Democrats’ choice of Chopra for FTC seat shows Warren’s clout
By Claude R. Marx and Kirk Victor. Originally published on FTC:Watch on May 19, 2017.
Democrats' surprising choice of Rohit Chopra for a seat on the Federal Trade Commission underscores the clout of one of its populist heroes, while provoking cheers from consumer advocates and puzzlement from antitrust lawyers.
Chopra built his reputation by aggressively overseeing the student lending business at the Consumer Financial Protection Bureau, an agency that was the brainchild of Senator Elizabeth Warren, one of Senate Minority Leader Charles Schumer's key advisers.
That Schumer would advance Chopra's name "tells us that Elizabeth Warren has become a force in the Democratic caucus," a former FTC official and veteran antitrust lawyer said. The pick is surprising, the lawyer added, but reflects "how influential Elizabeth Warren is."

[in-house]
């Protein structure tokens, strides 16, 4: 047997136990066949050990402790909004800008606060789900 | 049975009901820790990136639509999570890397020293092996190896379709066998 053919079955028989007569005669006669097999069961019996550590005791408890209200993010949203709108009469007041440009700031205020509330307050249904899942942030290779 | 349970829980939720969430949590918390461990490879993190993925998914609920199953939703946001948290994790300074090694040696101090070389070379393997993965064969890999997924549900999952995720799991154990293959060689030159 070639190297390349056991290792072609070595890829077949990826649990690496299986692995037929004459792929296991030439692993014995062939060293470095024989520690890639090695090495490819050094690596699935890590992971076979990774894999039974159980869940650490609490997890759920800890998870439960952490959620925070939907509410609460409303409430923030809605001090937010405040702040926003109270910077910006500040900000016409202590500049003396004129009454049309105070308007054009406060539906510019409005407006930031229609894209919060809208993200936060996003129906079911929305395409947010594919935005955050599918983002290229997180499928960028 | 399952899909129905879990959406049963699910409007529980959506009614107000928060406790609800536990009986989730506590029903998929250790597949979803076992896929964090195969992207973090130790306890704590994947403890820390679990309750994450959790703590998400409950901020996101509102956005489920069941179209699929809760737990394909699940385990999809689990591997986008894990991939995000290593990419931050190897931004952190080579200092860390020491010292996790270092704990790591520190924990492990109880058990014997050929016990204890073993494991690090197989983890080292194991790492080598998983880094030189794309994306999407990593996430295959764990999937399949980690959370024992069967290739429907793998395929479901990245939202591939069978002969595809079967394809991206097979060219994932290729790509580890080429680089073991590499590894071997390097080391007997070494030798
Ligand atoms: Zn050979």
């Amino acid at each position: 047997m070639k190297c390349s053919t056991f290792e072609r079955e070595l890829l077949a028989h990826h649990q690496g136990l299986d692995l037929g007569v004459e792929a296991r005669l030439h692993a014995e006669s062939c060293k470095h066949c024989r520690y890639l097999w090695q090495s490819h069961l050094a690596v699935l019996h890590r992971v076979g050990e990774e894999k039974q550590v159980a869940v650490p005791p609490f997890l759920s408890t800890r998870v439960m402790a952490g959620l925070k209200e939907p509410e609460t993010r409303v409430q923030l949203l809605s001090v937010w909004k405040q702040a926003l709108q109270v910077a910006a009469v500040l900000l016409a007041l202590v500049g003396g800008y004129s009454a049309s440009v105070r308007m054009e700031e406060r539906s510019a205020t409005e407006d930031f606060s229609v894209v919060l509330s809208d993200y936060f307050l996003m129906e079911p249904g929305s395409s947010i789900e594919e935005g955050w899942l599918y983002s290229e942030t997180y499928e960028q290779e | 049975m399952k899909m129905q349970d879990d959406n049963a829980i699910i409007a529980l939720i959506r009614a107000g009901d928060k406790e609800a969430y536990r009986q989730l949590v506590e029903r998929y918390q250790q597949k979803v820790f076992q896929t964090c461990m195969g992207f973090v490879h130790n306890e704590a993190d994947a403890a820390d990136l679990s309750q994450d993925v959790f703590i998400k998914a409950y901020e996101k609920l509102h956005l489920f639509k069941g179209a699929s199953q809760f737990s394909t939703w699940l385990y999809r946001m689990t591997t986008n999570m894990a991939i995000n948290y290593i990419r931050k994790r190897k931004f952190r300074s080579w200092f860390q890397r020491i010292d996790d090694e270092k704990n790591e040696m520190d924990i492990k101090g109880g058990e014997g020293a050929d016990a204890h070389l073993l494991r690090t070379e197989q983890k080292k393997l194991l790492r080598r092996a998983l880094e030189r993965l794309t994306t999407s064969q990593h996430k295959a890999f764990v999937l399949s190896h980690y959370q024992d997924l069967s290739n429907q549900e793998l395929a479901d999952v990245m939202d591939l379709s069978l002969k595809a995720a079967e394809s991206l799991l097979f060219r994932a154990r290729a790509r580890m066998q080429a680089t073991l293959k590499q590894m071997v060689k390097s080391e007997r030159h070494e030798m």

Chopra isn't a lawyer, which is unusual for FTC members, and he has no experience on antitrust issues. Within the insular antitrust bar, Chopra's name isn't a familiar one.
But among consumer advocates, Chopra is well-known for his work at the CFPB and is seen as a quick study who will do well at the FTC. "He's wonderful, smart, thoughtful and did a great job," Ira Rheingold, executive director of the National Association of Consumer Advocates, said in an interview.
While at the CFPB from 2010-2015, Chopra was a leader in the agency's lawsuit against for-profit Corinthian Colleges that alleged deceptive practices. Corinthian was ordered to repay $531 million —including reimbursement of student loans made by private lenders — to former students.